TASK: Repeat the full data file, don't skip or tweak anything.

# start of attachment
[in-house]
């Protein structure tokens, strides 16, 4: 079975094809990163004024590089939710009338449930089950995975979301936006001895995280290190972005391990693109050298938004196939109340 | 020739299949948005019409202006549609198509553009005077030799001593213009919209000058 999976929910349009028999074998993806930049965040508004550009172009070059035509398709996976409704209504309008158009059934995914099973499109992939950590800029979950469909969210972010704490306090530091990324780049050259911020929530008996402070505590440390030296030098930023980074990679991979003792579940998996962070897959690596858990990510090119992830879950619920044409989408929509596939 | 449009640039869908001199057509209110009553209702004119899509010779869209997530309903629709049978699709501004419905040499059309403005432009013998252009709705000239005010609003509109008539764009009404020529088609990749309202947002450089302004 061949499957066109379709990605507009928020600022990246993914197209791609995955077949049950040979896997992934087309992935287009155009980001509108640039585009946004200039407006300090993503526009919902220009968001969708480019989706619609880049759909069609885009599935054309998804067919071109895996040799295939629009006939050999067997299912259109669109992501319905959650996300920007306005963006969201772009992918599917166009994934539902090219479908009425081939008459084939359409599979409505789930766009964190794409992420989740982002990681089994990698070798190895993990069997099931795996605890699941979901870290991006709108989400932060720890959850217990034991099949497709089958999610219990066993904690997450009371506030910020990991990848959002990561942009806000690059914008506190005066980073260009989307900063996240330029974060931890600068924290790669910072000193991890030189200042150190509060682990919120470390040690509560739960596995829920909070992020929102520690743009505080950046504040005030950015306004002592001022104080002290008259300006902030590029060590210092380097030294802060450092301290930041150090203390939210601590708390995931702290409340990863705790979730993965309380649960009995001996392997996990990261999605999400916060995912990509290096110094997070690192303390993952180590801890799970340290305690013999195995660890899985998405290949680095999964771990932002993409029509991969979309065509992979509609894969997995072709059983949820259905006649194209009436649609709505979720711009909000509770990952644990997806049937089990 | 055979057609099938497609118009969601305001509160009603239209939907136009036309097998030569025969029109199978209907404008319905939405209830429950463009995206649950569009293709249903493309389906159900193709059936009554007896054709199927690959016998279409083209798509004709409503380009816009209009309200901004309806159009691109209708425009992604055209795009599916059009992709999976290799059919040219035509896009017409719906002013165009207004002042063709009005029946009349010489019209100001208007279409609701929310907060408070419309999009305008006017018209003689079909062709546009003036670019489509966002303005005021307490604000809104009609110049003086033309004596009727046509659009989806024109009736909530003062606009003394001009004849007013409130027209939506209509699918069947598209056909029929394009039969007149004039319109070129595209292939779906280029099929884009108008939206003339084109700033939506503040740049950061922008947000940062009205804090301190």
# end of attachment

[in-house]
């Protein structure tokens, strides 16, 4: 079975094809990163004024590089939710009338449930089950995975979301936006001895995280290190972005391990693109050298938004196939109340 | 020739299949948005019409202006549609198509553009005077030799001593213009919209000058 999976929910349009028999074998993806930049965040508004550009172009070059035509398709996976409704209504309008158009059934995914099973499109992939950590800029979950469909969210972010704490306090530091990324780049050259911020929530008996402070505590440390030296030098930023980074990679991979003792579940998996962070897959690596858990990510090119992830879950619920044409989408929509596939 | 449009640039869908001199057509209110009553209702004119899509010779869209997530309903629709049978699709501004419905040499059309403005432009013998252009709705000239005010609003509109008539764009009404020529088609990749309202947002450089302004 061949499957066109379709990605507009928020600022990246993914197209791609995955077949049950040979896997992934087309992935287009155009980001509108640039585009946004200039407006300090993503526009919902220009968001969708480019989706619609880049759909069609885009599935054309998804067919071109895996040799295939629009006939050999067997299912259109669109992501319905959650996300920007306005963006969201772009992918599917166009994934539902090219479908009425081939008459084939359409599979409505789930766009964190794409992420989740982002990681089994990698070798190895993990069997099931795996605890699941979901870290991006709108989400932060720890959850217990034991099949497709089958999610219990066993904690997450009371506030910020990991990848959002990561942009806000690059914008506190005066980073260009989307900063996240330029974060931890600068924290790669910072000193991890030189200042150190509060682990919120470390040690509560739960596995829920909070992020929102520690743009505080950046504040005030950015306004002592001022104080002290008259300006902030590029060590210092380097030294802060450092301290930041150090203390939210601590708390995931702290409340990863705790979730993965309380649960009995001996392997996990990261999605999400916060995912990509290096110094997070690192303390993952180590801890799970340290305690013999195995660890899985998405290949680095999964771990932002993409029509991969979309065509992979509609894969997995072709059983949820259905006649194209009436649609709505979720711009909000509770990952644990997806049937089990 | 055979057609099938497609118009969601305001509160009603239209939907136009036309097998030569025969029109199978209907404008319905939405209830429950463009995206649950569009293709249903493309389906159900193709059936009554007896054709199927690959016998279409083209798509004709409503380009816009209009309200901004309806159009691109209708425009992604055209795009599916059009992709999976290799059919040219035509896009017409719906002013165009207004002042063709009005029946009349010489019209100001208007279409609701929310907060408070419309999009305008006017018209003689079909062709546009003036670019489509966002303005005021307490604000809104009609110049003086033309004596009727046509659009989806024109009736909530003062606009003394001009004849007013409130027209939506209509699918069947598209056909029929394009039969007149004039319109070129595209292939779906280029099929884009108008939206003339084109700033939506503040740049950061922008947000940062009205804090301190």